Excerpted from Raising an Aging Parent: Guidelines for Families in the Second Half of Life
LEAVING A LEGACY OF LOVE: CREATING THE BEST POSSIBLE FUTURE
At first glance, the title of this chapter may seem like too much to promise or imagine. Given what we’ve been through—all the changes, losses, turns in the road—how, we may ask, could we dare to believe in creating our best possible future by leaving a legacy of love in our family? And might doing this have any positive effect on the troubled world we live in?
As you’ll see, everything that you’ve read about and worked toward in the previous chapters has paved the way to a better life for you and for your aging parents. A happy family is not one that is carefree, without conflict or loss. Life doesn’t work that way. On the contrary, a happy family is one in which its members have learned that life is a package deal. We savor the joys, gifts, blessings, adventures, and miracles our lives have afforded us, and we do our resilient best to turn into opportunities for growth all of life’s inescapable and unwelcome conflicts, disappointments, losses, changes, and growing pains, including the ones that come with raising an aging parent.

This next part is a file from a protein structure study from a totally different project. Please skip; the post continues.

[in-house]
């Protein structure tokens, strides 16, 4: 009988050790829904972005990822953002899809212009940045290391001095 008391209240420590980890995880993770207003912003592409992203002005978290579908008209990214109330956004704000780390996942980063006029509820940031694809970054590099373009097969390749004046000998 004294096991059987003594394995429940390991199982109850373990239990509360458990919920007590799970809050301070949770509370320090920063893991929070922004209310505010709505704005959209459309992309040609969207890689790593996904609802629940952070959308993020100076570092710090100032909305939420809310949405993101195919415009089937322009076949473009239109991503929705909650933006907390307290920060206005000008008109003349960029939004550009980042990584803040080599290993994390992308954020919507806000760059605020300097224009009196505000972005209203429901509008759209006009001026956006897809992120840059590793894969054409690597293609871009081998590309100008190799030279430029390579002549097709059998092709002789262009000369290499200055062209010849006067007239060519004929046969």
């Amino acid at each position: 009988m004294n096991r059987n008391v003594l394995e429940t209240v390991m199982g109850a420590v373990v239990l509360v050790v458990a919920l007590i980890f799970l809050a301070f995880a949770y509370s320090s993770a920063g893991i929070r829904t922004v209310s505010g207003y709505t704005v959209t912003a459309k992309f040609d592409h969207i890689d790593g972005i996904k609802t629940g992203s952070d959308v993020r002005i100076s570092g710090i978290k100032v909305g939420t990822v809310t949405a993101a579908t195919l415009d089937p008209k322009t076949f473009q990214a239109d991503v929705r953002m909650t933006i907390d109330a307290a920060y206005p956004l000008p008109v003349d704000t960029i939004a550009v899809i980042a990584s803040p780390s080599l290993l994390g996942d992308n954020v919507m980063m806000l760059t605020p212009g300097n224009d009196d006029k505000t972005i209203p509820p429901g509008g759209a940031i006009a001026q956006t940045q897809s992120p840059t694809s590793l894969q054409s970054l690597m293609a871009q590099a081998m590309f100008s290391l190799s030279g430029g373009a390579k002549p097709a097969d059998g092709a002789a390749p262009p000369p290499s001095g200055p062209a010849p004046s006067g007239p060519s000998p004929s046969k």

Family relationships are complicated. The fact that most families are riddled with conflict is a testament to how challenging relationships between aging parents and their adult children can be. It’s hard being a human being and even harder interacting with others. That’s difficult! And yet we think something’s wrong when differences and problems arise. In fact, these “hiccups” are simply part of the nature of relationships and being a family.
Bear in mind that we’re all making life up as we live it. It’s not as though our parents raised several sets of “starter kids,” so that when we arrived they knew exactly how to raise us. They didn’t always know what to do, but they used what they had and did the best they could, just as we’re doing with our own children and aging parents. Everyone makes mistakes, and differences will inevitably arise between members of any family. Sorting out those differences in a loving, constructive way is what makes a family whole. We learn to bridge our differences in the safety of a loving framework called a family.